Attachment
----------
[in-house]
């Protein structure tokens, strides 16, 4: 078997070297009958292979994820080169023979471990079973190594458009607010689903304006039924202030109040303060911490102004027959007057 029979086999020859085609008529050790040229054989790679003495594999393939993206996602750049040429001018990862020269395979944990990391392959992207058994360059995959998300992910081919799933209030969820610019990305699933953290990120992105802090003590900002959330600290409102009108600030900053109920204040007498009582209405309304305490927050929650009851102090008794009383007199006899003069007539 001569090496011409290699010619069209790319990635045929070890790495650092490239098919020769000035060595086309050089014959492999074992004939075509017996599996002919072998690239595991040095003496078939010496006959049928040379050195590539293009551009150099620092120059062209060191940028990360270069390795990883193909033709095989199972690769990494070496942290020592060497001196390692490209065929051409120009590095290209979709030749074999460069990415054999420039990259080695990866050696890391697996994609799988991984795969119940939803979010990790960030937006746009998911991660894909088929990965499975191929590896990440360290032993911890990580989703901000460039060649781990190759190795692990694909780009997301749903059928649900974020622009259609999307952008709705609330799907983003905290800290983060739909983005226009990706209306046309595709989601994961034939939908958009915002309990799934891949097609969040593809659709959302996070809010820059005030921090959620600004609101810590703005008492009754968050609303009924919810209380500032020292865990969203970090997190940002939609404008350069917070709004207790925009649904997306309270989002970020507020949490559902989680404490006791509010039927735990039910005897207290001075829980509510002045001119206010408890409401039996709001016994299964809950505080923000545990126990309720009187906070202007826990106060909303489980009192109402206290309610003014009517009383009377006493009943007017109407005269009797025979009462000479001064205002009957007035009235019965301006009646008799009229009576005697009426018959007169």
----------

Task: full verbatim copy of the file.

[in-house]
């Protein structure tokens, strides 16, 4: 078997070297009958292979994820080169023979471990079973190594458009607010689903304006039924202030109040303060911490102004027959007057 029979086999020859085609008529050790040229054989790679003495594999393939993206996602750049040429001018990862020269395979944990990391392959992207058994360059995959998300992910081919799933209030969820610019990305699933953290990120992105802090003590900002959330600290409102009108600030900053109920204040007498009582209405309304305490927050929650009851102090008794009383007199006899003069007539 001569090496011409290699010619069209790319990635045929070890790495650092490239098919020769000035060595086309050089014959492999074992004939075509017996599996002919072998690239595991040095003496078939010496006959049928040379050195590539293009551009150099620092120059062209060191940028990360270069390795990883193909033709095989199972690769990494070496942290020592060497001196390692490209065929051409120009590095290209979709030749074999460069990415054999420039990259080695990866050696890391697996994609799988991984795969119940939803979010990790960030937006746009998911991660894909088929990965499975191929590896990440360290032993911890990580989703901000460039060649781990190759190795692990694909780009997301749903059928649900974020622009259609999307952008709705609330799907983003905290800290983060739909983005226009990706209306046309595709989601994961034939939908958009915002309990799934891949097609969040593809659709959302996070809010820059005030921090959620600004609101810590703005008492009754968050609303009924919810209380500032020292865990969203970090997190940002939609404008350069917070709004207790925009649904997306309270989002970020507020949490559902989680404490006791509010039927735990039910005897207290001075829980509510002045001119206010408890409401039996709001016994299964809950505080923000545990126990309720009187906070202007826990106060909303489980009192109402206290309610003014009517009383009377006493009943007017109407005269009797025979009462000479001064205002009957007035009235019965301006009646008799009229009576005697009426018959007169």